Are you aware of the untold story of state government?
We often hear of the actions of the governor and legislative branch – as they are responsible for crafting our laws and are directly beholden to the voters every few years.
But there is a whole lot more to the story about our state government. It is about more than just one governor, 50 senators or 100 representatives.
It is about the undue influence that is being exerted on our state’s direction by unelected government union bosses and activist administrative bureaucrats.
It is this untold story that is leaving Iowans increasingly frustrated.
Iowans are already keenly aware of the significant ramifications of the decisions made by our Supreme Court, but sometimes the decisions made by administrative bureaucrats and government union bosses can have just as big of an impact.
As Senate Republicans have traveled the state hearing from Iowans on our “Re-Open Iowa for Business” rules and regulations tour and have listened to our constituents back home, one common theme has emerged: too many decisions are being made by those who have no accountability to the people that must abide by their directives.
For the past several years, employers – both small and large, entrepreneurs, farmers, city administrators and taxpayers have increasingly become subjected to overly burdensome rules and regulations that have been promulgated by activist government bureaucrats who are not directly beholden to the people who pay their salaries and benefits: the taxpayers of Iowa.
Oftentimes, these rules and regulations are put in place by activist political appointees. During the last 12 years, many of these activists have imposed rules that are at odds with the intent of the legislation. This has caused onerous and burdensome barriers that are squelching job creation and fostering an uncompetitive economic environment.
As a result, two-thirds of our counties lost population in the last decade, 222 factories closed their doors in 2009 alone and we are near the bottom in friendliness to job creators according to US News & World Report and the Small Business Survival Index.
While Senate Republicans are beginning to work to reverse this damaging trend and bring about a cultural change in these state agencies, the same problems also apparent with our immensely powerful government unions.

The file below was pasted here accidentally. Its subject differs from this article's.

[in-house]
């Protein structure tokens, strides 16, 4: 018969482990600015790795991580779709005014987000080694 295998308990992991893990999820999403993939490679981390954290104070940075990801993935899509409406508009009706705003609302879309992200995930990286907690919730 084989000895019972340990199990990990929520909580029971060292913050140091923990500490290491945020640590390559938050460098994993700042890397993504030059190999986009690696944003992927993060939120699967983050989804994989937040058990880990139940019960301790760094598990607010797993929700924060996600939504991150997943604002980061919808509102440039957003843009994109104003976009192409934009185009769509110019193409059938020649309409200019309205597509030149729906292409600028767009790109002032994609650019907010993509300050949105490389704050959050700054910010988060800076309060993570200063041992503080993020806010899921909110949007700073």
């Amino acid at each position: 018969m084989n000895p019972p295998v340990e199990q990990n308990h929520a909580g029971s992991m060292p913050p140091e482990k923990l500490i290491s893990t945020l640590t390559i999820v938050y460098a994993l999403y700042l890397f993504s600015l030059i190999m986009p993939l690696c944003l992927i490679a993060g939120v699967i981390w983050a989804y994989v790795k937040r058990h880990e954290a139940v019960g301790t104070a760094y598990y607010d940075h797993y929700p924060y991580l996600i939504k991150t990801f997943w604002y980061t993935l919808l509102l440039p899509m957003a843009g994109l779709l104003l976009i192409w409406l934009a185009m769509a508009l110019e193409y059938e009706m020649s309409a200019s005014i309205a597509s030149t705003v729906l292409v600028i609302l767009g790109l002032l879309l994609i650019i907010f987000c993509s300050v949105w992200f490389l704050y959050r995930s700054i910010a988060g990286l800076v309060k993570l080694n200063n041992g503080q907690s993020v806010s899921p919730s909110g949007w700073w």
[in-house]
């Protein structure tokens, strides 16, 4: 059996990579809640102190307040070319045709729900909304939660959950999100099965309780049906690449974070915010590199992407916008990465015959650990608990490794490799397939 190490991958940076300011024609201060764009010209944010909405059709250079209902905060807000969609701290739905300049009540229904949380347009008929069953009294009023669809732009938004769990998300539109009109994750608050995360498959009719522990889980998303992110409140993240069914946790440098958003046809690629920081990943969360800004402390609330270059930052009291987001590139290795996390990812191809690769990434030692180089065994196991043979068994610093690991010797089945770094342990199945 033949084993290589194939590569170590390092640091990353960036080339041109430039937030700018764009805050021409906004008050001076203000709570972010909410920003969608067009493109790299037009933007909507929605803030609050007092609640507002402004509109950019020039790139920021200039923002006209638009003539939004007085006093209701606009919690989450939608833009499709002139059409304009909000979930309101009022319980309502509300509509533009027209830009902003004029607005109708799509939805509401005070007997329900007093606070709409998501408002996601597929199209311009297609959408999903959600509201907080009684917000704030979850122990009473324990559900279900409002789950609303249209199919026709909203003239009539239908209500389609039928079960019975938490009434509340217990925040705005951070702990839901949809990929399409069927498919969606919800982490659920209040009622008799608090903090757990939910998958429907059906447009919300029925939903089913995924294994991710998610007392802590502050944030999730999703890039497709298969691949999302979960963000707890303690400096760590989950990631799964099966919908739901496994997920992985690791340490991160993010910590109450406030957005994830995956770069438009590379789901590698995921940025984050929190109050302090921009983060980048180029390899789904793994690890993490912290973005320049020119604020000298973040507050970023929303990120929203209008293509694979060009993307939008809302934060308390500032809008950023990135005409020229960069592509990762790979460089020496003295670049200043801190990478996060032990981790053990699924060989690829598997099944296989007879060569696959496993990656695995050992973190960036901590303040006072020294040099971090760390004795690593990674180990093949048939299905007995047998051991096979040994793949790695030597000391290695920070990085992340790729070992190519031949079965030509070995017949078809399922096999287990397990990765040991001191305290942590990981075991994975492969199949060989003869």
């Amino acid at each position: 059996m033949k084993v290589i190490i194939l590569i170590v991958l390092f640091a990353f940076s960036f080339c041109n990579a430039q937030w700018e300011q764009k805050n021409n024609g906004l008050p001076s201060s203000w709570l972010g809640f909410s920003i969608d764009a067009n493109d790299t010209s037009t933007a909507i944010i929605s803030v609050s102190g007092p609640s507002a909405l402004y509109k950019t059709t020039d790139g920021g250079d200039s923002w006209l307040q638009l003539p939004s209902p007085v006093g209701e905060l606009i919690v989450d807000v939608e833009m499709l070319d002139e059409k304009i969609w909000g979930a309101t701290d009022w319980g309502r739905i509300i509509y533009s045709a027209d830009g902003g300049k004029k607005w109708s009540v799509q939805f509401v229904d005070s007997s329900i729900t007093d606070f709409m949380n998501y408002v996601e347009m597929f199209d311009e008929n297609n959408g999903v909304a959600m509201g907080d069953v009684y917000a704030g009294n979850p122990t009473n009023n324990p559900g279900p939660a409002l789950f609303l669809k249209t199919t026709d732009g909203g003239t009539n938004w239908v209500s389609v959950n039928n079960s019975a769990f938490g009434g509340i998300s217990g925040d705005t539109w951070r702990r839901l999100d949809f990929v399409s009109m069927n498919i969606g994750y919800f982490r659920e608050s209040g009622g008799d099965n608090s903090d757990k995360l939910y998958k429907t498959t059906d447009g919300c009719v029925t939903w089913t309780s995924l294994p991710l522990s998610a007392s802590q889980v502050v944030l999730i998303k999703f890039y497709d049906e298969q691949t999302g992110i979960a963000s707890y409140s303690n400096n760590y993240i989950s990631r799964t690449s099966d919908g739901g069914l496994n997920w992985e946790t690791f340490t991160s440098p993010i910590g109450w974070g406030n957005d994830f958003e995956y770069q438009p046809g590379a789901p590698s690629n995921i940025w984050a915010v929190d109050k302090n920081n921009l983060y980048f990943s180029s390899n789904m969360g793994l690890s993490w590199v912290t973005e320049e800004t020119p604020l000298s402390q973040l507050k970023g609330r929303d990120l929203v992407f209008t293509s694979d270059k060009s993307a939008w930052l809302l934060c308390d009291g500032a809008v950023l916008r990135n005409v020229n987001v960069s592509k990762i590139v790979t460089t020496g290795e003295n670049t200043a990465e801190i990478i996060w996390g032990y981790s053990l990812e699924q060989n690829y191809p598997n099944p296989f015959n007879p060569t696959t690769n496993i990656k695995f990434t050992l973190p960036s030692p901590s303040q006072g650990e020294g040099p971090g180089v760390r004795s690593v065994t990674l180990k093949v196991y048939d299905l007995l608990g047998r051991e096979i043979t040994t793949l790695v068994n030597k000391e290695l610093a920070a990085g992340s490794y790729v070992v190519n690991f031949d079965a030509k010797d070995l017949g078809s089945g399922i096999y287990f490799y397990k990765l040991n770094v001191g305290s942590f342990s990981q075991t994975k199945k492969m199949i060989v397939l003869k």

Year after year, our government unions continue to demand healthy increases in pay and lucrative benefit packages for government employees even as private sector employees continue to face layoffs, hour and benefit reductions and salary freezes or cuts.
In fact, the Des Moines Sunday Register, just days ago, ran a front page story on the fact that real wages for Iowans are actually on the decline.
As one of his last acts in office, Governor Culver accepted a union boss negotiated contract that added hundreds of millions in new salary increases and benefits that become added costs to state government – thus further exacerbating the fiscal hole he and his legislative allies dug for the state and its taxpayers during the last four years.
But it is not just Iowa where balance needs to be restored in public and private employment and our collective bargaining system – many other states like Wisconsin, Indiana, Ohio and New Jersey are beginning to take steps to correct the inequities, give more power back to the elected officials (and away from the unelected union bosses), and therefore put the state back on a fiscal path that is more sustainable for the long term.
As Governor Branstad and the Legislature works to finish the budget in the coming weeks and debate important policy changes, keep in mind that it is not just your elected officials that are making decisions that have significant impact – it is the unelected and often unaccountable that are just as responsible.
In the weeks and months ahead, Senate Republicans look forward to telling this often untold story of state government.
We believe it is a story that every Iowan needs to hear and understand.
State Senator Paul McKinley (R-Chariton) is the Iowa Senate Minority Leader